Product Launch for the Engineering Entrepreneur
If you are an entrepreneur from an engineering discipline this post is for you. Having started from a technical discipline (software engineering) I can relate to you at a fundamental level.
Unfortunately a great product alone won’t sell itself. A good friend and mentor once asked what the “Best” software product was in a particular category. He let me ramble on about the technical pros and cons of each competitor (I was very familiar with each one) for a short while and then stopped me. The right answer was “The one that’s selling the best”. It was a defining moment.
You’ve raised the money, you’ve built a solid offering and you’re ready to start selling. Now begins what may be the most difficult part of growing your company - getting people to buy your product. If you’re reading this post you’re probably considering a product launch.
Let me give you 10 tips on how to stretch your budget and generate sales momentum.
Tip 1: If you haven’t launched a product before don’t assume it’s easy. Every product and market have nuances that aren’t always apparent. Find someone with experience that you trust to help you.
Tip 2: Don’t issue a press release if you don’t have reference customers. A reporter will want to talk with a customer to get feedback on your product. Without a reference customer to talk to, you may not get any coverage. Press releases should not be used as a form of advertising.
Tip 3: Pay attention to how your company and your product appears. What kind of vibe is your web site and other marketing materials giving off? Do you look established?
Tip 4: Don’t go it alone. Build a partner program. If you have a channel friendly product, start building a channel. The more people you can get talking up your product the better.
Tip 5: Establish what you believe to be the flow of the sales process - with a flowchart. With that understanding it will be much easier to figure out what sales tools are needed, when they’re needed in the sales process, validate assumptions and how to measure progress.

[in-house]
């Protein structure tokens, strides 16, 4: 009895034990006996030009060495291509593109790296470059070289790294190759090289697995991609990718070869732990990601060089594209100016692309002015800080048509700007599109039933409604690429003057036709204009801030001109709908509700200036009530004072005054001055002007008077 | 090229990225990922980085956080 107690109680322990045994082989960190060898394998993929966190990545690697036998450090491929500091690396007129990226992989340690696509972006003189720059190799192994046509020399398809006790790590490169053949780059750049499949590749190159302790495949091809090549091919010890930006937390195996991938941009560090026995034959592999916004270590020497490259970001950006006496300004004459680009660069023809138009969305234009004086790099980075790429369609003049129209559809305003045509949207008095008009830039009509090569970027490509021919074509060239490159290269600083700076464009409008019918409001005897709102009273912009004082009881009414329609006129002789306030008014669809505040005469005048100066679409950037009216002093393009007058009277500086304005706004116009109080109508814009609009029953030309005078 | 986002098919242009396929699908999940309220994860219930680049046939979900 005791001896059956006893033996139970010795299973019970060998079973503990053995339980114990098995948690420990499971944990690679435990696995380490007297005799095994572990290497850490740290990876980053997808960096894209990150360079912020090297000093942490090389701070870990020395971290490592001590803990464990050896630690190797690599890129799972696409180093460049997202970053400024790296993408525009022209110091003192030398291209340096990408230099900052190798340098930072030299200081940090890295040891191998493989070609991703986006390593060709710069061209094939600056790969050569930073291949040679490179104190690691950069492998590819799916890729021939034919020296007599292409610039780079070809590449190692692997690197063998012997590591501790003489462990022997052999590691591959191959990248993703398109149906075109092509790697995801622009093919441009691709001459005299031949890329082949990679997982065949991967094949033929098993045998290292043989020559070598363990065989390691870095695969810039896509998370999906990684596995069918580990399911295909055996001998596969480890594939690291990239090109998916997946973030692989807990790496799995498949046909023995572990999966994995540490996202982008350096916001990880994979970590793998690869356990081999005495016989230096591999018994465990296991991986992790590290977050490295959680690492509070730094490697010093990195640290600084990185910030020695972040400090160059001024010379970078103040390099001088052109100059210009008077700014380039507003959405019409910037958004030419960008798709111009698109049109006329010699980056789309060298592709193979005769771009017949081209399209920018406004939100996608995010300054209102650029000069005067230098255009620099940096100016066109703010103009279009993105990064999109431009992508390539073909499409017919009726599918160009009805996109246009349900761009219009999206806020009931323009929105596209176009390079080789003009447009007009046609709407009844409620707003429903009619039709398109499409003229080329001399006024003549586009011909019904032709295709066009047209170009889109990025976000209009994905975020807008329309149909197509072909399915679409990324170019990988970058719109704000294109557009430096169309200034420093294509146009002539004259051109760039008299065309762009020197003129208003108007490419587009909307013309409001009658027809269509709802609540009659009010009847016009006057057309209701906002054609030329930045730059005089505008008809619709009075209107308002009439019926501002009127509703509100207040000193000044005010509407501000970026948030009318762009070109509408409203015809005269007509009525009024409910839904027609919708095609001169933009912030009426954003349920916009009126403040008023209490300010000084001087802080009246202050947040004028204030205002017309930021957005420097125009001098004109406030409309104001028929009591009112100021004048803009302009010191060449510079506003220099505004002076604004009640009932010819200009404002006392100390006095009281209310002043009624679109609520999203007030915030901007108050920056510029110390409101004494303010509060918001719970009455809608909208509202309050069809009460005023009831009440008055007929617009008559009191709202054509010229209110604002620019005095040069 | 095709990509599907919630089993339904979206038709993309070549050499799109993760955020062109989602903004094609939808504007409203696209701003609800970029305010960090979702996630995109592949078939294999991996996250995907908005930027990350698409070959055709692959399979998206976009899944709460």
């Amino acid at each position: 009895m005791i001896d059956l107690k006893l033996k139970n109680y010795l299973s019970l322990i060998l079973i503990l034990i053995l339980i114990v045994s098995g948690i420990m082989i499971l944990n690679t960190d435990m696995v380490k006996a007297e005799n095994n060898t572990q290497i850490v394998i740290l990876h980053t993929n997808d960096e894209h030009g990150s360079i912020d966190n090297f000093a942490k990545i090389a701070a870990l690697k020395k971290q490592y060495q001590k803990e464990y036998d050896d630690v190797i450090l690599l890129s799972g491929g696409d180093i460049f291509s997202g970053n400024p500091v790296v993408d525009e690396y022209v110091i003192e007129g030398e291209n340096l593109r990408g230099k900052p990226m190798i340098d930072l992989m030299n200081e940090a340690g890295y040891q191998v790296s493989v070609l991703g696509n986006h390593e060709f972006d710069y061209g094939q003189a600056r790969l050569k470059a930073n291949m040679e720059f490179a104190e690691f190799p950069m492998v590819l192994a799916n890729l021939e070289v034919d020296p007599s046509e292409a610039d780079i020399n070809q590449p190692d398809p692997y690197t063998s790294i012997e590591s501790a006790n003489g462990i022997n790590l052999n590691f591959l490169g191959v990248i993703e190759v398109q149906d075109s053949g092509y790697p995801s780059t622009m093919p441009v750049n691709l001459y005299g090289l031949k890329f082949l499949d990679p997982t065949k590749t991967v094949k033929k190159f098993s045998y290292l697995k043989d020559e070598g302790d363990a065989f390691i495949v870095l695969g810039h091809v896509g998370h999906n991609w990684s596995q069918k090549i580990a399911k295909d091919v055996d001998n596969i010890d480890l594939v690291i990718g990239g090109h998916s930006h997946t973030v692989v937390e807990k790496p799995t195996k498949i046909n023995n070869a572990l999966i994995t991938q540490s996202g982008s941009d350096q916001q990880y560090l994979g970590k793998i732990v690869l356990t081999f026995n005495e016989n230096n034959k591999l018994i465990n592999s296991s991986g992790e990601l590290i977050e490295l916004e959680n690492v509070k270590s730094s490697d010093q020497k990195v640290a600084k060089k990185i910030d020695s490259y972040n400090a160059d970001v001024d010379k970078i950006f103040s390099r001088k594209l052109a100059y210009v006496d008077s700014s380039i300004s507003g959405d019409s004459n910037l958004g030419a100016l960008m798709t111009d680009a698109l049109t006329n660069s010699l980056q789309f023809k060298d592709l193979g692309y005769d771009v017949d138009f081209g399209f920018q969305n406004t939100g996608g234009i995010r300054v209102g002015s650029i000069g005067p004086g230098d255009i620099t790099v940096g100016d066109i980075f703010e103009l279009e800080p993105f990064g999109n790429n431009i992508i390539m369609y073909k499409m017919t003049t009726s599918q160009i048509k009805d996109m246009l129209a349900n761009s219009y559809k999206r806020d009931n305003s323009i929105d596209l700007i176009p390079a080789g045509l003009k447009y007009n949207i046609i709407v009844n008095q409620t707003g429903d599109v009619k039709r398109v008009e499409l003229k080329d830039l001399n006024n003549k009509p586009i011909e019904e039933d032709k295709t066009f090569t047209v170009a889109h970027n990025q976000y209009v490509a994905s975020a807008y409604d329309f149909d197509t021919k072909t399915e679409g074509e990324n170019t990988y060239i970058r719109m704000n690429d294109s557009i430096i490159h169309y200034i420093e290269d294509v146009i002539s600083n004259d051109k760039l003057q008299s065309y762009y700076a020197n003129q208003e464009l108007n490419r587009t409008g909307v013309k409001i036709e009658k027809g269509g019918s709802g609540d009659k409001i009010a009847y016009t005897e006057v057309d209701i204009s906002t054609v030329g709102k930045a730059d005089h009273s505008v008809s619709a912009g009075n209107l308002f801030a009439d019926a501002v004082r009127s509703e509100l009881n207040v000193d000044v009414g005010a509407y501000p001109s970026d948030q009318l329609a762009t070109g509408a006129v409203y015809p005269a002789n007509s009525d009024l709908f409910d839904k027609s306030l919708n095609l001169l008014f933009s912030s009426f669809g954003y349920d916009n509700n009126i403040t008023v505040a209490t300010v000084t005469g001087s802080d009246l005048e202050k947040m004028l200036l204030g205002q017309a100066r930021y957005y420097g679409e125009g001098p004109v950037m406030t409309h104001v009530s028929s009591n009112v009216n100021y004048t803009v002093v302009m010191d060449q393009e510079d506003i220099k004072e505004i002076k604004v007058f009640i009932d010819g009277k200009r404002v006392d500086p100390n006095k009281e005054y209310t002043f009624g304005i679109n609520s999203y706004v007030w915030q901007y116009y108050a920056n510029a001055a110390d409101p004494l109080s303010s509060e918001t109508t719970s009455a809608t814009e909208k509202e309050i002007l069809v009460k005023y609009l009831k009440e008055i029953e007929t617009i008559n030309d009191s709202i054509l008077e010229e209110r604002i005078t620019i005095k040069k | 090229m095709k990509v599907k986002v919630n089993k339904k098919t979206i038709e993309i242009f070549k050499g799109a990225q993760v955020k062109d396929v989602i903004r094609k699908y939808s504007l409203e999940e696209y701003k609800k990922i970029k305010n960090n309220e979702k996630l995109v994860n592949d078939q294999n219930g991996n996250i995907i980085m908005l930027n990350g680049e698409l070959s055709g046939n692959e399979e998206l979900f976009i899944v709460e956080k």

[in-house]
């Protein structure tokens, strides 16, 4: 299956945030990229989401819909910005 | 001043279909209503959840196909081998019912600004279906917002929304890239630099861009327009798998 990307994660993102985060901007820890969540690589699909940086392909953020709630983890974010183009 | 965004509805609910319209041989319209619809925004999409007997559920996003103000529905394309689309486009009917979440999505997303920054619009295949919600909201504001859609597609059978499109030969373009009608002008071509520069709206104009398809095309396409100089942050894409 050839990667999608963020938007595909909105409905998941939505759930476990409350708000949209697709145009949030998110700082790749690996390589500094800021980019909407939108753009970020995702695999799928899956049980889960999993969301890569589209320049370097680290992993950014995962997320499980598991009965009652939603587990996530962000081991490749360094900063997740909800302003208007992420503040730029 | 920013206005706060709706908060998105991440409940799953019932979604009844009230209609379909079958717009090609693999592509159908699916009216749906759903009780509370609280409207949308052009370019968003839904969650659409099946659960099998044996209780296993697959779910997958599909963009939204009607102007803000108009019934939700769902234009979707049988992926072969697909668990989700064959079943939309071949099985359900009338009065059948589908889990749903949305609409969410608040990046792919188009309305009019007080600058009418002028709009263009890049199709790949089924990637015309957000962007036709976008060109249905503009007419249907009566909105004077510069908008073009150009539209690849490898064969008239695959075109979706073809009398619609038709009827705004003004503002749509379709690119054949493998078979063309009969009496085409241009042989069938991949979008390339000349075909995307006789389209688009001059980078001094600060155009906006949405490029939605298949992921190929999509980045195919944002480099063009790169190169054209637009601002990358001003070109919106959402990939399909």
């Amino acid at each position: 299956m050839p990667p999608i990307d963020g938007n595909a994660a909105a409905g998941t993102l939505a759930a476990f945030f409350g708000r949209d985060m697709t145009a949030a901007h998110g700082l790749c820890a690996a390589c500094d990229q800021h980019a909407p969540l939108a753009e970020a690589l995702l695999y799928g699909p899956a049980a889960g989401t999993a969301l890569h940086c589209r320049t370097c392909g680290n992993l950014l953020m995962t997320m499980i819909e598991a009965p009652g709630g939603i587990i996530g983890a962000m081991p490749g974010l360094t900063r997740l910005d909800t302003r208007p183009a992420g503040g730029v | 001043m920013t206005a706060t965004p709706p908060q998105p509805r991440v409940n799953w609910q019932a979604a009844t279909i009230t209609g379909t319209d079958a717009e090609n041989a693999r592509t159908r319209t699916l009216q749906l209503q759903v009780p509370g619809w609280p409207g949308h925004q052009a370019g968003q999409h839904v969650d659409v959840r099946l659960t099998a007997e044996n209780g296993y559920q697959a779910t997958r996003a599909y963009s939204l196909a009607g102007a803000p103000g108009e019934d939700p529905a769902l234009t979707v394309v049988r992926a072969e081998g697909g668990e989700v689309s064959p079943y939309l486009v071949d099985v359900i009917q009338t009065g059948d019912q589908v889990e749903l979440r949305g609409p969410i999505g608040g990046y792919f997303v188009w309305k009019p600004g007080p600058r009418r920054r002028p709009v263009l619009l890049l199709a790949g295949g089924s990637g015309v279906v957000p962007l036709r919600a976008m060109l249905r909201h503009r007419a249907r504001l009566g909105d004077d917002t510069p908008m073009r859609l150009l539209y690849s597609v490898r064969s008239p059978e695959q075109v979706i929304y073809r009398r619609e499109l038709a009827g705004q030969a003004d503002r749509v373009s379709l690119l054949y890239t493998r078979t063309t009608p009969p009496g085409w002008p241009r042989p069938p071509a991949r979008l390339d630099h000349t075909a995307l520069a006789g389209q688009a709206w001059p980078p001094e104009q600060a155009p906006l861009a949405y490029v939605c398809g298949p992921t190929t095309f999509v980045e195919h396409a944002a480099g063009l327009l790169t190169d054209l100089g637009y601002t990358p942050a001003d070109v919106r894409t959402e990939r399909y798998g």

Tip 6: Don’t try to be all things to all people. It’s a formula for failure.
Tip 7: It’s better to own a large piece of a small market segment than it is to own a small piece of a huge market segment. It shows your team can execute and it attracts partners like bees to honey.
Tip 8: A product launch is a process, not an event. Product launches usually occur over a period of months.
Tip 9: Leverage professional and trade organizations. There’s a group for just about everything. Professional and trade organizations often have a national structure with regional chapters. They have annual conventions, regional meetings, newsletters, and other marketing opportunities.
Tip 10: Don’t wait until the product is perfect. I have launched products that are less than perfect and have generated significant sales. It just has to be good enough so that the benefits of the product are realized by your customers. Revenue gets you cash flow. Cash flow gets you the ability to fund continued development.
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